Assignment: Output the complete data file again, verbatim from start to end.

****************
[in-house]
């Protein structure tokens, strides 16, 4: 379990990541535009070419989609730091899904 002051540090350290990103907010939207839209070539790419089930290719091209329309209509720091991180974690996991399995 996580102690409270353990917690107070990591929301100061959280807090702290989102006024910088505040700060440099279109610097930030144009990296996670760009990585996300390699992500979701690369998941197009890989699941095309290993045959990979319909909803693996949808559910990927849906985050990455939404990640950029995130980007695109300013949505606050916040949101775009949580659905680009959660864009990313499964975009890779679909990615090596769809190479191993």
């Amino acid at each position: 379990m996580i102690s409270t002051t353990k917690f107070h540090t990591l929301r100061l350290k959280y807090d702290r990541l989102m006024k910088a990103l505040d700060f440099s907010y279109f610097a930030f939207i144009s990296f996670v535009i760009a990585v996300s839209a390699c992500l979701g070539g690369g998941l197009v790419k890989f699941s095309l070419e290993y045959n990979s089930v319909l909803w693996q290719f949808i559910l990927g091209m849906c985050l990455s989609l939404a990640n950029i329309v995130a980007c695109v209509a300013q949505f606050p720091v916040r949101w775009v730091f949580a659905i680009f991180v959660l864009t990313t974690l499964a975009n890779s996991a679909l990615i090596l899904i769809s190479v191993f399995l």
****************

[in-house]
């Protein structure tokens, strides 16, 4: 379990990541535009070419989609730091899904 002051540090350290990103907010939207839209070539790419089930290719091209329309209509720091991180974690996991399995 996580102690409270353990917690107070990591929301100061959280807090702290989102006024910088505040700060440099279109610097930030144009990296996670760009990585996300390699992500979701690369998941197009890989699941095309290993045959990979319909909803693996949808559910990927849906985050990455939404990640950029995130980007695109300013949505606050916040949101775009949580659905680009959660864009990313499964975009890779679909990615090596769809190479191993």
């Amino acid at each position: 379990m996580i102690s409270t002051t353990k917690f107070h540090t990591l929301r100061l350290k959280y807090d702290r990541l989102m006024k910088a990103l505040d700060f440099s907010y279109f610097a930030f939207i144009s990296f996670v535009i760009a990585v996300s839209a390699c992500l979701g070539g690369g998941l197009v790419k890989f699941s095309l070419e290993y045959n990979s089930v319909l909803w693996q290719f949808i559910l990927g091209m849906c985050l990455s989609l939404a990640n950029i329309v995130a980007c695109v209509a300013q949505f606050p720091v916040r949101w775009v730091f949580a659905i680009f991180v959660l864009t990313t974690l499964a975009n890779s996991a679909l990615i090596l899904i769809s190479v191993f399995l």